Today, there are 30 refugee camps in Cox’s Bazar. There are 300,000 people living in the camps that are located in the more southern areas of the city, which were the first camps to be built during the previous crisis. Another 300,000 refugees live outside the camps alongside locals. During the crisis that emerged last year, however, another 700,000 refugees came to the city, bringing the number of refugees in Bangladesh to 1.3 million.
Fifty-one percent of these people are women and 150,000 of these women are single mothers, who are the priority for Turkish NGO’s while providing aid. There are also approximately 600,000 refugee Rohingya children.
The Turkish Red Crescent mostly distributes food and health products to approximately 4,000 families a week. So far, 100,000 food boxes have been distributed to almost 600,000 people. One box includes a variety of food that lasts a family for a month. Its cost is TL 56 ($14). “All of this aid and boxes are funded through donations from people in Turkey,” Erbil said. He added that the total cost of the Turkish Red Crescent’s activities so far is TL 8 million.
The Turkish Red Crescent has been active in Bangladesh since 2012, and has offices in both the capital city of Dhaka and Cox’s Bazar.
“Our main aim is to prevent the Rohingya community from starving,” Oğuzhan Atsız, the deputy expert of foreign humanitarian aid department of the Turkish Diyanet Foundation (TDV), said, adding that even reaching the basic living standards is a luxury for camp residents. “One of the main necessities of these camps is clean water. That is why we have projects to build wells here,” he added.
According to Atsız, another big problem is that there is no continuing education programs in the camps. “We are building workshops in the Turkish area,” Oğuzhan said, referring to the embroidery, sewing and soap wo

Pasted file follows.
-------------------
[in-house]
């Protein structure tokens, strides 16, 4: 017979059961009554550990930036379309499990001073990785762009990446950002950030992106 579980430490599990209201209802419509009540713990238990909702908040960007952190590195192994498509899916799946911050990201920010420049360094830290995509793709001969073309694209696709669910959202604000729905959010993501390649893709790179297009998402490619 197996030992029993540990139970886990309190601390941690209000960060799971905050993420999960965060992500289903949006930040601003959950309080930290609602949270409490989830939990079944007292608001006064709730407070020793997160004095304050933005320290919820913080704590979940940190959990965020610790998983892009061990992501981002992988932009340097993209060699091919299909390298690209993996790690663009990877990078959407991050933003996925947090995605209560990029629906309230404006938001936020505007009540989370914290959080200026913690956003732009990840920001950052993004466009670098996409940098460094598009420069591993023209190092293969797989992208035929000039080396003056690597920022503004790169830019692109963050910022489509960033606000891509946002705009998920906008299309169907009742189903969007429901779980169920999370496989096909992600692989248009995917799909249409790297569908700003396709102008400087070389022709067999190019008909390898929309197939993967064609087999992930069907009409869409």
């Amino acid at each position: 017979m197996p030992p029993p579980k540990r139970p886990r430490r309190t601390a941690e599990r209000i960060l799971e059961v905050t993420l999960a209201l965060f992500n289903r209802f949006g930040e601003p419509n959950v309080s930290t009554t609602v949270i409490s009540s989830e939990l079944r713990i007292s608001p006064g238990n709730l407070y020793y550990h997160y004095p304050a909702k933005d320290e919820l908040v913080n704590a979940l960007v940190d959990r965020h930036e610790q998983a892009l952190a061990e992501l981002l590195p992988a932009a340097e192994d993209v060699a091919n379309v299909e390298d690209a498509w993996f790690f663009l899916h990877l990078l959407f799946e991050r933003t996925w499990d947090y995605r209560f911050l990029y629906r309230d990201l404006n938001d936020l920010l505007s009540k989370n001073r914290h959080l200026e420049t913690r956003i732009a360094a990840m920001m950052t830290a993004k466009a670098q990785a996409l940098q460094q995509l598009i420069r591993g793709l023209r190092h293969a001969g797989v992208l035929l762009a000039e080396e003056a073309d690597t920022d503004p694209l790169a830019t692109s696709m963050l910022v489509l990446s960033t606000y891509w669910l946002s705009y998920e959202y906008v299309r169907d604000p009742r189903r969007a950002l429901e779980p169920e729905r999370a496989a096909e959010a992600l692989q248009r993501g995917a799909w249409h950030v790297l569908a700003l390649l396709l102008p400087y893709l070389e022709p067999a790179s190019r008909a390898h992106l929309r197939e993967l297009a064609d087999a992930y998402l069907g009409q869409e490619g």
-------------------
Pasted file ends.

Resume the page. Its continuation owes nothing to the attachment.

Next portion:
rkshops that are being built to the area named Turkish Hill, which is dominantly used by Turkish NGOs. Alongside the workshops, the TDV is also building a new area for refugees on Turkish Hill that includes schools, masjids and washrooms, with everything in one spot.
The aid group, connected to Turkey’s Presidency of Religious Affairs (DİB), also sacrifices five animals on average per day, which are served as a food to 15,000 people and are distributed from the kitchen of another Turkish NGO, the Turkish Cooperation and Coordination Agency (TİKA). Another future project of the foundation is to distribute Qurans in Bengali to Rohingya, who are predominantly Muslim.
Following a military crackdown in Myanmar’s Rakhine state on Aug. 25, an exodus of refugees sought shelter in Bangladesh. The number of refugees has reached 800,000 on the Bangladeshi border, and the government has been struggling to meet the basic needs of the refugees. During the ongoing crisis, more than 100,000 houses have been burned, and nearly 3,000 people have been killed. Rohingya, described by the U.N. as the world’s most persecuted people, have faced heightened fears of attack since dozens were killed in communal violence in 2012. The U.N. has documented mass gang rapes, killings, including of infants and children, brutal beatings and disappearances committed by security personnel.